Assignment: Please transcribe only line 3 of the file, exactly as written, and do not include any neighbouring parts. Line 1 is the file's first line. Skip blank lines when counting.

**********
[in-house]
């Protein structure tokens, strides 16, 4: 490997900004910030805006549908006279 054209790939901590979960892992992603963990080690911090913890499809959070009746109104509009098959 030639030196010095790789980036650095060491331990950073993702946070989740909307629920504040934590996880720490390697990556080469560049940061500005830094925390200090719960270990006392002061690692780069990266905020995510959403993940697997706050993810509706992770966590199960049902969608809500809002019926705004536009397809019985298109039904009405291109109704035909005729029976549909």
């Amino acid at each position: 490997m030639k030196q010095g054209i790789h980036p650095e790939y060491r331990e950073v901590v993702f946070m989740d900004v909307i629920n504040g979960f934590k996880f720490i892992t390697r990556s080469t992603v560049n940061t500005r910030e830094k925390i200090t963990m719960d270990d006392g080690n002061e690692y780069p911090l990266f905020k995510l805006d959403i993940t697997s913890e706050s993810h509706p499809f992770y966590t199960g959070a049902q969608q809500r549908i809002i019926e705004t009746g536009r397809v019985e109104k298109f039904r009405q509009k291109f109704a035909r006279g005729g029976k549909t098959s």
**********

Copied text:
């Amino acid at each position: 490997m030639k030196q010095g054209i790789h980036p650095e790939y060491r331990e950073v901590v993702f946070m989740d900004v909307i629920n504040g979960f934590k996880f720490i892992t390697r990556s080469t992603v560049n940061t500005r910030e830094k925390i200090t963990m719960d270990d006392g080690n002061e690692y780069p911090l990266f905020k995510l805006d959403i993940t697997s913890e706050s993810h509706p499809f992770y966590t199960g959070a049902q969608q809500r549908i809002i019926e705004t009746g536009r397809v019985e109104k298109f039904r009405q509009k291109f109704a035909r006279g005729g029976k549909t098959s």